His philosophy was “no fixed technical moves, no style, no form” he believed martial arts should be a free form of behaviour and he would train each and every muscle in his body – he believed an artist should be able to make any move he wanted to honestly express himself. He could do two finger push ups and thumb push ups and had a rigorous training schedule every day.
He was clever and innovative and designed more effective training equipment, for instance to toughen his knuckles and strengthen the power in his fists, he would fill a sandbag with sand, gravel or even scrap iron. In February 1965 his son Brandon was born and four years later in April 1969 his daughter Shannon was born in California.
In April 1985 he was invited to play Kato in The Green Hornet which was the start of his recognition for the talented artist he was. In February 1967 he opened his 3rd institute which attracted famous students such as Steve McQueen, Lee Marvin, James Coburn and Roman Polanski and in July 1971 he shot The Big Boss in Thailand – his first movie. He founded his own production company Concord Productions Ltd so in 1972 he closed all three Kung Fu schools in the US and moved to Hong Kong to develop his acting career which resulted in him writing, directing, starring and providing martial arts direction with his newly founded company for The Way of the Dragon. He moved to 41 Cumberland Road, Kowloon Tong which is the MTR station we changed at to get to this museum – it brought home how close we were to Bruce while being there.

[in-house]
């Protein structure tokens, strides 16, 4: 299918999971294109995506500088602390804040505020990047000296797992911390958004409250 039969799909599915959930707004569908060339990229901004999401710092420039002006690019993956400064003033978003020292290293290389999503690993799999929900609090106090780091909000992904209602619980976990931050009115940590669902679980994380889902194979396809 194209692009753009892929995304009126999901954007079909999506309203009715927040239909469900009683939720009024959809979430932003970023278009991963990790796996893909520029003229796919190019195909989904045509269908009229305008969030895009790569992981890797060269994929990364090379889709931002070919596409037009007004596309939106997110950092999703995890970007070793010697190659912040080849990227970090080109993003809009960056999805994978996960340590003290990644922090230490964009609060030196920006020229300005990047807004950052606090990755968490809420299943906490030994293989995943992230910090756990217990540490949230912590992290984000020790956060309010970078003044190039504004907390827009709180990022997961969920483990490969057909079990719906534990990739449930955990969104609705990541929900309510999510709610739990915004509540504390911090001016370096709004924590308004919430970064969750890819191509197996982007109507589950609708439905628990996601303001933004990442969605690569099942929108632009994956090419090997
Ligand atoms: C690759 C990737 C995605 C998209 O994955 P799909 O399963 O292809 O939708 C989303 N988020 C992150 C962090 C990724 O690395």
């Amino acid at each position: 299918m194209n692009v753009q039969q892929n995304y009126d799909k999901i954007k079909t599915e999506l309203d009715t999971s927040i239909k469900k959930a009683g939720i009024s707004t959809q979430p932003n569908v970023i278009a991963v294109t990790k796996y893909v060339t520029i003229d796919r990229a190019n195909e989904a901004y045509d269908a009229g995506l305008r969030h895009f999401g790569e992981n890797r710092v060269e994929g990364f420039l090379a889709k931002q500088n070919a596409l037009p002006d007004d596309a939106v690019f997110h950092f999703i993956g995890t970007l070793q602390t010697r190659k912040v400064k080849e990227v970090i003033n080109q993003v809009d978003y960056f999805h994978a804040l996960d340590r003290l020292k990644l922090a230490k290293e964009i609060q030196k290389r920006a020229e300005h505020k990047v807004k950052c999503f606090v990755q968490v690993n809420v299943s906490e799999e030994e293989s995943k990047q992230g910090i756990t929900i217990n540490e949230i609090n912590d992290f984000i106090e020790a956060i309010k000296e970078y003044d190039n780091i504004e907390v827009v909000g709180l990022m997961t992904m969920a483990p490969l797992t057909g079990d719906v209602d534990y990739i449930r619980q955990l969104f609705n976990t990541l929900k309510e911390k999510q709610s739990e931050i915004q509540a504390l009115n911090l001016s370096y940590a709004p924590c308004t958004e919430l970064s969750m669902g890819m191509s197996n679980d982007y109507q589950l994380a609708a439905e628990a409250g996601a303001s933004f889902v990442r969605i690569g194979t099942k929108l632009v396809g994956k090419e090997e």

In September 1972 he began shooting action scenes for Game of Death but he never finished making this movie, this same year he filmed his 3rd movie, Fist of Fury. His 4th and movie “Enter the Dragon” was filmed in 1973. Game of Death was changed and released in 1978 to become his 5th and final movie.
At the age of 32 on 20th July 1973, he died suddenly of an aneurysm and the world lost a legend, far too soon.